Examples of metheglins of different types:
Kuhnhenn “Bourbon Barrel French Toast Mead” (maple syrup, hazelnuts, spices, barrel-aged)
Dansk “Viking Blod” (hibiscus, hops, sweet)
Makana “iQhilika African Chili Mead” (chilies, semi-sweet) Redstone “Nectar of the Hops” (hops, semi-sweet, sparkling)
Melomel is a traditional mead to which fruit has been added. The fruit character is the driver here, and whether dry or sweet should be very evident. Key here is a natural, ‘off-the-vine’ evocation rather than any suggestion of artificial flavorings. Examples of melomels incorporating different fruits:
APIS “Póltorak Jadwiga” (raspberry)
Maine Meadworks “HoneyMaker Elderberry” Intermiel “Black Currant”
Cyser is a particular sub-category of melomels, where the fruit in question is specifically: Apples. Some haze may be present here, especially if actual fruit (vs. filtered juice) was used for fermentation. Examples:
B. Nektar “Zombie Killer” (cherry cyser) Celestial Meads “Stonewall’s Cyser”
Pyment is a particular sub-category of melomels, where the fruit in question is specifically: Grapes. It is important to note that the grape juice should be fermented with the honey, rather than blended in afterwards. ‘Mulsum’ is a historic variety of pyment that generally refers to the post-fermentation blend of wine and honey (and sometimes water or sea-water). Example:
Celestial Meads “Que Syrah – Syrah”
Braggot a traditional mead fermented with malt/beer. The proper ratio of honey:malt is widely debated, but should generally fall between 1:2 and 2:1. Outside this range, a malt-dominant proportion should be considered a “beer”; a honey-dominant beverage should be considered a metheglin. Braggots tend to be more turbid than their mead brethren, and often are on the sweeter side. Acidity is generally not desirable, unless the base beer is of that persuasion.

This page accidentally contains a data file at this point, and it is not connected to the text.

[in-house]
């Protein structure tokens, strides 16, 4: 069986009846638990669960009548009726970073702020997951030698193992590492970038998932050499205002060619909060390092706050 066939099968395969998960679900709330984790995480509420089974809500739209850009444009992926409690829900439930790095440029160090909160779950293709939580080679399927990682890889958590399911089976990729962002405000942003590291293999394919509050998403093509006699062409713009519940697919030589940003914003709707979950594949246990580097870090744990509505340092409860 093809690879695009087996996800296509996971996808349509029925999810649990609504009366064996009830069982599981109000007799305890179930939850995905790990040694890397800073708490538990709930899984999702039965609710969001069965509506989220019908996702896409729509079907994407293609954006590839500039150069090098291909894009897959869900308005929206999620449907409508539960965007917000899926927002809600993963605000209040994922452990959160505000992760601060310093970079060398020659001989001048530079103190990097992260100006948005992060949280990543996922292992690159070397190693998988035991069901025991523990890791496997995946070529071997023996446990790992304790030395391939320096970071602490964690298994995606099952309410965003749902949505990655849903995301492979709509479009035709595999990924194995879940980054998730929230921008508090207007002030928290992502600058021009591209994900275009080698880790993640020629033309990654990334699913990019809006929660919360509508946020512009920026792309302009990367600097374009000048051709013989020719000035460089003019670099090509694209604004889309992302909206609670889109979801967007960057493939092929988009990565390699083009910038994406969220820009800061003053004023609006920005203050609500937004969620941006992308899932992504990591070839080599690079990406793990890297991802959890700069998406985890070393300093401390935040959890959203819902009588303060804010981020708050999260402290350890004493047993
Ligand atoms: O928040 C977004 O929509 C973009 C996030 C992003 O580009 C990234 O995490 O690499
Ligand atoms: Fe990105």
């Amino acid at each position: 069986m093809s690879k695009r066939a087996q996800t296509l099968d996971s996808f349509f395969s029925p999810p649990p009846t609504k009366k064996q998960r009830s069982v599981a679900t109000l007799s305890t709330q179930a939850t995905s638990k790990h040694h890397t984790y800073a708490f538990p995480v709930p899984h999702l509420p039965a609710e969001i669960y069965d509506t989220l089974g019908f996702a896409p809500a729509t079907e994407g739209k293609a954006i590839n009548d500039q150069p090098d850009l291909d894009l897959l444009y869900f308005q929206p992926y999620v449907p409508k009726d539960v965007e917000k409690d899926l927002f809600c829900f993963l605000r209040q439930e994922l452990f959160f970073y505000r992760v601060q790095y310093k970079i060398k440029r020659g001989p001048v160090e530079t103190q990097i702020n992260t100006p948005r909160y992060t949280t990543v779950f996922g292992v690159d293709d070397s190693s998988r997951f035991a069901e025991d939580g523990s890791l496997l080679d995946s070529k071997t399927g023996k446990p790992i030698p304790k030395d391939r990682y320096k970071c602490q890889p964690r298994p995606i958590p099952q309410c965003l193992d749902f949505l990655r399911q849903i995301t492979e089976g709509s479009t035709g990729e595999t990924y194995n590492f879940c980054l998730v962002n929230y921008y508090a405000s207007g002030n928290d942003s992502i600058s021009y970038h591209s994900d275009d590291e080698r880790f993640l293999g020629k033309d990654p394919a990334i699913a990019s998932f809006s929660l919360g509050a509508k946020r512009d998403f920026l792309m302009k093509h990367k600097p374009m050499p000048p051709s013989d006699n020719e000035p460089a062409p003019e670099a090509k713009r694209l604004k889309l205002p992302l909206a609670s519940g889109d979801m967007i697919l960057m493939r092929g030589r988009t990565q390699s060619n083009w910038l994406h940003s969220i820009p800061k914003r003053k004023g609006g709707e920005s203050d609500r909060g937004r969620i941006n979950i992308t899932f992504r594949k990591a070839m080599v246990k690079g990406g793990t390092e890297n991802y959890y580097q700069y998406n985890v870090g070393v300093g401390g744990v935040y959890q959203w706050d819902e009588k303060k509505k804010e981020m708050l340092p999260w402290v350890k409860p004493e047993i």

Atlantic Brewing “Brother Adam’s Braggot” Hanssens “Mead the Gueuze”
So, yes, when you start to combine styles & descriptors you can end up with concoctions like a “Semi-Sweet Macademia Nut Honey Metheglin with Mango” or a “Dry Sparkling Cranberry Clove Melomel Fortified with Grappa and Sherry-barrel- aged”.
As is the wont of brewers, especially Americans, the industry sees constant innovation in the production of fermented beverages including mead. While the rest of the world represents perhaps the best and the archetypal examples of traditional meads, meadmakers in this country continue to push the boundaries of possibilities.
The use of single-varietal honeys is often seen. These present differences analogous to hop varietals in beers, and the differences between them should be pronounced. Modern meadmakers enjoy experimenting with different flavors & ingredients to stretch their vision far beyond the categories discussed above. Mixtures of fruits, herbs, spices matured in barrels of various pedigrees are commonly seen by the more prolific producers.
Increasingly, kegged meads – to be dispensed via CO2 – are seen at better establishments. This encourages the publican to experiment with mead-based cocktails, as well as blending with other draught beer selections; the latter practice is frowned on many mead purists, but in essence is the creation of a ‘house’ braggot.
It’s All Good
In the final analysis, mead should be shared and reveled with in the best of times – an historic beverage that is finding contemporary acceptance and enthusiasm. It is a budding category that has yet to be fully explored with fine cuisine and in the craft of mixology – an ancient indulgence that can be rediscovered together by a group of friends.
A friend in mead is a friend, indeed.